June 8, 2010
An Open Letter to Al and Tipper Gore
Dear Al and Tipper,
Only you know why you are divorcing,
but you could save your marriage. Read “The Second Half of Marriage: Facing
the Eight Challenges of the Empty-Nest Years,” by David & Claudia Arp.
You’ve been married 40 years. Well,
I’ve been married 44 years, and I agree with James Peterson in a study on
aging for the AARP (American Association of Retired Persons): “Old people
can change their behavior up to the day of their death. It is never too
late to make changes for the better to ensure marital success.”
Every marriage experiences a
centrifugal force that pulls spouses apart from each other. Undoubtedly, in
your very public lives, you’ve felt this force with far greater intensity
than most of us. However, you can have an intentional marriage, and say “I
do” again and again.
Indeed, it is essential not only for
happiness, but for life itself. “Being unmarried chops almost ten years off
a man’s life. Similarly, not being married will shorten a woman’s life span
by more years than being married and having cancer,” write Maggie Gallagher
and Linda Waite in their book, “A Case for Marriage.” (Remarrying doesn’t
As a couple in your 60s, ten years is a
lot of time. Therefore read the Arp’s book, awarded a “Gold Medallion” by
bookstore owners as the best marriage book of that year. It’s been
translated into 10 languages, and made into a DVD series.
The Arps surveyed 1,000
couples in long-term marriages “to identify the major issues facing midlife
marriages.” Their empty nest tips:
1. “Let go
of past marital disappointments, forgive each other, and commit to making
the rest of your marriage the best.” When a long-term marriage crumbles,
it’s usually not due to a major crisis, but a lot of “little issues that
have built up over the years.” Forgiveness is hard, but is the “oil that
lubricates a love relationship,” needed daily.
marriages never transition from the child and career focus of the early
years to a partner focus. David and Vera Mace call for a “companionship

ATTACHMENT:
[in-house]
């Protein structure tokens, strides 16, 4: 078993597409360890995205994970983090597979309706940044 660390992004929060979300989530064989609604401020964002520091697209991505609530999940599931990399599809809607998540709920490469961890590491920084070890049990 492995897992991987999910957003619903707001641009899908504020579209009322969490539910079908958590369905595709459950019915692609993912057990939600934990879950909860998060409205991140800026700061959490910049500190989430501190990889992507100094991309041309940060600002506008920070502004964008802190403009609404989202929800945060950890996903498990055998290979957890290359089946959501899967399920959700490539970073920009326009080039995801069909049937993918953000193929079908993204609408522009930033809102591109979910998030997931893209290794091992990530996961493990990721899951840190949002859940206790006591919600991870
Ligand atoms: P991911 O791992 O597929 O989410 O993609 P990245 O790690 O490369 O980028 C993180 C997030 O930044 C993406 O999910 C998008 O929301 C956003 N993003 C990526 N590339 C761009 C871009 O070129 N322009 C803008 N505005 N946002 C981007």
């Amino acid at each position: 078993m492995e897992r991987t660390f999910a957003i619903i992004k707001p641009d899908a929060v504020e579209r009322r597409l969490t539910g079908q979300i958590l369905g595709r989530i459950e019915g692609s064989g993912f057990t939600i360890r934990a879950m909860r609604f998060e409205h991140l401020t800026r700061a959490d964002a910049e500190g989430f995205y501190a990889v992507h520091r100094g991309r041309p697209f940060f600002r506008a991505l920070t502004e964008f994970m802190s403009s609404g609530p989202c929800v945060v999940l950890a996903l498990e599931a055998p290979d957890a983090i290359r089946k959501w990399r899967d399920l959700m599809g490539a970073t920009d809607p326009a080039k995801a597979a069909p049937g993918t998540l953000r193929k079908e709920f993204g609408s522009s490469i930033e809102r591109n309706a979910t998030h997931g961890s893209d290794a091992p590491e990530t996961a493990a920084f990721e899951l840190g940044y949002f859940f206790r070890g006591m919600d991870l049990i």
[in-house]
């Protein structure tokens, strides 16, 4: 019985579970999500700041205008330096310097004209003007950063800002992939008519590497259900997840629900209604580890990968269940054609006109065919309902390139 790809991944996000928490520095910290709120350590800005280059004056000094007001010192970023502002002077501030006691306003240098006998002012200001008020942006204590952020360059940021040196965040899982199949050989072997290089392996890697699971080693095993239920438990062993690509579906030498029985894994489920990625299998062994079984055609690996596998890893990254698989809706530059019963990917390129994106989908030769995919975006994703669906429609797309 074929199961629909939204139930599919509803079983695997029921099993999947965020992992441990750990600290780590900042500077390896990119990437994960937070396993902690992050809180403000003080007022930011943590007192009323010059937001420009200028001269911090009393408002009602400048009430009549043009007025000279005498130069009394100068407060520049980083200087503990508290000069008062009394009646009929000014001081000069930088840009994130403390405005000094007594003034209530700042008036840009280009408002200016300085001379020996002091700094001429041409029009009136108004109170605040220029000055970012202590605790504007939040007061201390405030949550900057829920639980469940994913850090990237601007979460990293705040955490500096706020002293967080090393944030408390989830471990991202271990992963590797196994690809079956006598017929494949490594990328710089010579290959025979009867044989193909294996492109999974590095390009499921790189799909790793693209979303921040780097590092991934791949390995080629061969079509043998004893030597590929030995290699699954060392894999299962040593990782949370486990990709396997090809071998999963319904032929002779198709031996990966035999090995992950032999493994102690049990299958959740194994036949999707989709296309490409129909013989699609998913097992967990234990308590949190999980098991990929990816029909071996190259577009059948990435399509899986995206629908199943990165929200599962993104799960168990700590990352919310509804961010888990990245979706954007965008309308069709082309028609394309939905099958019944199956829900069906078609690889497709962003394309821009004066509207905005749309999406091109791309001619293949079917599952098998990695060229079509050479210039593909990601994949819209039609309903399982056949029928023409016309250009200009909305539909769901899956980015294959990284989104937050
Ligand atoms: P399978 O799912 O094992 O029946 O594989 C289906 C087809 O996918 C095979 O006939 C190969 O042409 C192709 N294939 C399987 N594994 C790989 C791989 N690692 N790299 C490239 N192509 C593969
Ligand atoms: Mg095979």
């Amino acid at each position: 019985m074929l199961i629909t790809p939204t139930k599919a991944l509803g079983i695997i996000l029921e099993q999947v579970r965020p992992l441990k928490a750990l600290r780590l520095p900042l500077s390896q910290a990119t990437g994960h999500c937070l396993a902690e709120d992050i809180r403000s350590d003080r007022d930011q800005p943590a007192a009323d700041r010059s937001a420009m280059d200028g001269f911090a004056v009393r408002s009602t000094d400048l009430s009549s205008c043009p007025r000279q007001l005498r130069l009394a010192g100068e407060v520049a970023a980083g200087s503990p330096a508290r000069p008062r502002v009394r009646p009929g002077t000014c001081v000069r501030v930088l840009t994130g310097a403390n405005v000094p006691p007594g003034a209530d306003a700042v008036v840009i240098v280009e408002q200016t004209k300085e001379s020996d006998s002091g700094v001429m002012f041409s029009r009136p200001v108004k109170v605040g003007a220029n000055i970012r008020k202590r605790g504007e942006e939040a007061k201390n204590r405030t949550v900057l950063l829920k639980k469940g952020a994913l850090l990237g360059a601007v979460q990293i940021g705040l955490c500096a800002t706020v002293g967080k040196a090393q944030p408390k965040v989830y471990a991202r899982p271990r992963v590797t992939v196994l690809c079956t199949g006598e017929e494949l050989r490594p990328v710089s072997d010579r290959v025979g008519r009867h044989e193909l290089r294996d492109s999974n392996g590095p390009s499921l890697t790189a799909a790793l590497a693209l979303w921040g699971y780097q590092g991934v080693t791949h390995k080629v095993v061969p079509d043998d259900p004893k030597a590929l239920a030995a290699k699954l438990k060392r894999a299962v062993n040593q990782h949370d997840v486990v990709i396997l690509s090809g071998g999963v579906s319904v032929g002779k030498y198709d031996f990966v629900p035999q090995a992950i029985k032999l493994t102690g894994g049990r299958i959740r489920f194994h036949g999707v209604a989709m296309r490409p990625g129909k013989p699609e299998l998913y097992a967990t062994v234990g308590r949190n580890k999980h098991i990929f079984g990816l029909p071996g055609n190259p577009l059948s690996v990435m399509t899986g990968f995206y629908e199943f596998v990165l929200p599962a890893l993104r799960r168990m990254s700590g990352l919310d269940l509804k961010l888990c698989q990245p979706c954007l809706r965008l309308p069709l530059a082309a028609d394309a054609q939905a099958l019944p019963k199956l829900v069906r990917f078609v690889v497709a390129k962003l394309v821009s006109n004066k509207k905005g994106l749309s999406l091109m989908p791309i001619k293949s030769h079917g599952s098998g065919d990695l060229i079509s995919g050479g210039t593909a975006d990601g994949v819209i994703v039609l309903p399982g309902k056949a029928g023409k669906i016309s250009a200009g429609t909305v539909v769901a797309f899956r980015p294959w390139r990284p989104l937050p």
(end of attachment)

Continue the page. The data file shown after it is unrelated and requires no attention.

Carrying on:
marriage” in which couples “help each other grow and change in order to
become the loving and creative persons they are capable of becoming.”
3. “Time is
a corrosive influence. We don’t naturally drift closer together; we drift
further apart,” write Ray and Anne Ortlund. “We have to fight our way back
to each other.” How? Stop avoiding conflict. Learn to listen. “Everyone
should be quick to listen, slow to speak and slow to become angry,” writes
James 1:19. Paul adds in I Thess. 5:11 “Therefore encourage one another and
build each other up.”
4. The Arps
write, “We can change no other person by direct action. We can only change
ourselves.” Nina’s husband was a drunk who lost his job. Her efforts to get
him to change failed. But when she stopped complaining, he joined AA.
boomers’ greatest sin is ME focus. They lead separate lives and grow apart.
But “friendship and fun in marriage – especially in the second half – is
important. Have you ever seen a couple on the way to the divorce court who
were best friends and having fun together?” the Arps ask. Develop new ways
to have fun.
romance. Be affectionate. When was the last time you showered together? Be
adventuresome. Leave work for a picnic in the park. Take walks together. Be
7. If you
are in the “sandwich generation,” worrying about adult kids and aging
parents, remember someone needs to take care of the caretaker. When Susan
enrolled her dad in adult day care, she gave herself valuable respite care.
“Faith in God should make a radical difference in our relationship
with our spouse. It should enhance our love for one another.” Jesus talked
about the importance to “love our neighbor as ourselves.” Yet we forget our
closest neighbor is our spouse!
Sadly, few churches do anything to strengthen
marriage. What can they do? Sunday School classes using Second Half of
marriage DVDs and a Participant’s Guide. Or another product the Arps
developed: “10 Great Dates To Energize Your Marriage.” Couples come to
church on 10 Friday nights, watch a 15 minute DVD on “Resolving Honest
Conflict” or “Becoming an Encourager.” Then have a 90 minute date to discuss
As the Arps say, “Having fun is serious
business.” To order, call 301 469-5873.
Try it Al and Tipper!
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